Blood-sucking parasitic fish were humanely moved from one water course to another as work progresses on a £14 million flood defence scheme for a Perthshire village.
Several lampreys seen in the East Pow Burn, near Almondbank, were stunned on Friday using specialist equipment by staff from the Tay Salmon District Fisheries Board, as they are a protected species.
They were then moved to an undisclosed water course as work progresses on the second stage of the flood defence scheme. Initial work to protect the village got underway last year.
A £14.7 million contract was awarded to Balfour Beatty to install new flood walls and embankments. Road and foot bridges along the River Almond and the East Pow Burn will also be replaced and raised as part of the scheme, which is scheduled to be completed by spring next year.
Two road bridges on the East Pow Burn will be replaced and a pumping station will be built at the nearby Vector Aerospace site on the outskirts of Almondbank.
On Friday, dignitaries visited the site to gauge its progress including Councillor Ian Miller, leader of Perth and Kinross Council, Councillor Alan Grant, convener of Perth and Kinross Council’s environment committee, Jim Valentine, Perth and Kinross Council’s depute chief executive and representatives from Balfour Beatty.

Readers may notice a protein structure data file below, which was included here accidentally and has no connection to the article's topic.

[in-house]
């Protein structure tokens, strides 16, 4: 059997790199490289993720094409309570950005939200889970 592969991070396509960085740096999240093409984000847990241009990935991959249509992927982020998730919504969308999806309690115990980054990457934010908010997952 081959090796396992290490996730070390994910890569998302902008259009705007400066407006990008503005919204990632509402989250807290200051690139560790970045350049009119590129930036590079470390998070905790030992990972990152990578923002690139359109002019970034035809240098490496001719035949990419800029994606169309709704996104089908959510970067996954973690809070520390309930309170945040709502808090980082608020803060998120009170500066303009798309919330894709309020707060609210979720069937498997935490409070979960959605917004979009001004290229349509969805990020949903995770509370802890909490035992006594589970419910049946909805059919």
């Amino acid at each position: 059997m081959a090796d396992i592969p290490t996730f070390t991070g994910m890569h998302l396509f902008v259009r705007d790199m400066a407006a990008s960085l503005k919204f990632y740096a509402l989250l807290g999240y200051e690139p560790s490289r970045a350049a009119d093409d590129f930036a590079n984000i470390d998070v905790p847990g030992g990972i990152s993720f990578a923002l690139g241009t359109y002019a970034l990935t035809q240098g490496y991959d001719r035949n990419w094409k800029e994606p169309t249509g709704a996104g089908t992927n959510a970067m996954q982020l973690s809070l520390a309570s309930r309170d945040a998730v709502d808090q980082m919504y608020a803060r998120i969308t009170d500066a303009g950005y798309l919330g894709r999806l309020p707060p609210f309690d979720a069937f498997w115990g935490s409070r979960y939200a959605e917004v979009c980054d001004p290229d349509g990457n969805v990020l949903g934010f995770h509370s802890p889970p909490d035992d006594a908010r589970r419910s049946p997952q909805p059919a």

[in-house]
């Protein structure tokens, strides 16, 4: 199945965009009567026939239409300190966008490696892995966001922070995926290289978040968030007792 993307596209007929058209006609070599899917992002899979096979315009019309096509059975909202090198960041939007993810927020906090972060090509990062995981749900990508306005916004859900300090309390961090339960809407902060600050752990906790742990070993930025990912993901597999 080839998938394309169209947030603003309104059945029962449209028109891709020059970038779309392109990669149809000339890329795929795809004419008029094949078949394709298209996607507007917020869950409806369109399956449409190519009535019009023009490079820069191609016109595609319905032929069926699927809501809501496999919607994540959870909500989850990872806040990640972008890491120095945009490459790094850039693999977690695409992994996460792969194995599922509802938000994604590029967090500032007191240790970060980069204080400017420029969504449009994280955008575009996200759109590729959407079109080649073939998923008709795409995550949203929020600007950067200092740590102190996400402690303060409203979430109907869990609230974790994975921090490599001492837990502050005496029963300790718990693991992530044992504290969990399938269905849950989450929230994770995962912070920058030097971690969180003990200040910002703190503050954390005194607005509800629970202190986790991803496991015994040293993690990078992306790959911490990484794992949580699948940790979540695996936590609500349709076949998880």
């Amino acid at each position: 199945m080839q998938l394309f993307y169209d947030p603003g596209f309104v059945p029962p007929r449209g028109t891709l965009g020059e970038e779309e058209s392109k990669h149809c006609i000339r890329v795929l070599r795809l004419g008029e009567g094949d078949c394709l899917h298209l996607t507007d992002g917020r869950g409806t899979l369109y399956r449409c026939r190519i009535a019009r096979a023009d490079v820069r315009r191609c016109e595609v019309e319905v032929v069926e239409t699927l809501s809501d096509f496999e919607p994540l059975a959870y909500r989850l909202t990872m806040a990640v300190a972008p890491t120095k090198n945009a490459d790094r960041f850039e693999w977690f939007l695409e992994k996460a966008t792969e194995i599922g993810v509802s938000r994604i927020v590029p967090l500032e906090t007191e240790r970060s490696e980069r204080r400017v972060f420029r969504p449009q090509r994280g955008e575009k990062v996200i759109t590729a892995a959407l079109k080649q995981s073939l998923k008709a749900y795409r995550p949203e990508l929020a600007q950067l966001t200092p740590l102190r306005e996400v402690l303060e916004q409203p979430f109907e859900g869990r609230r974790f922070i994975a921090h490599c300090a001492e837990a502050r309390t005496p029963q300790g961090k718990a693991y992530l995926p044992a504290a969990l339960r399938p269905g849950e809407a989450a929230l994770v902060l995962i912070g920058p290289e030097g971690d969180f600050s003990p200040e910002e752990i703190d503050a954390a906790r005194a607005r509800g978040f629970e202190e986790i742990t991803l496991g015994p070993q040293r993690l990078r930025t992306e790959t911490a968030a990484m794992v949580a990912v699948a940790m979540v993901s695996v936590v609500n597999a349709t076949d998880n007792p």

A council spokesperson said: “Almondbank has experienced a history of flooding from the River Almond and East Pow Burn, with serious flooding events taking place in 1993, 1999 and more recently in January 2011.
“In order to mitigate flooding in the area, the council commissioned consultants to investigate the extent of the problem and develop potential solutions. The proposals comprise a series of flood defences along the River Almond and the East Pow Burn and a temporary flood storage area on the playing fields next to Main Street.”
The Scottish Government has contributed £11.7 million towards the flood defence scheme, with Perth and Kinross Council providing the remainder of the funding.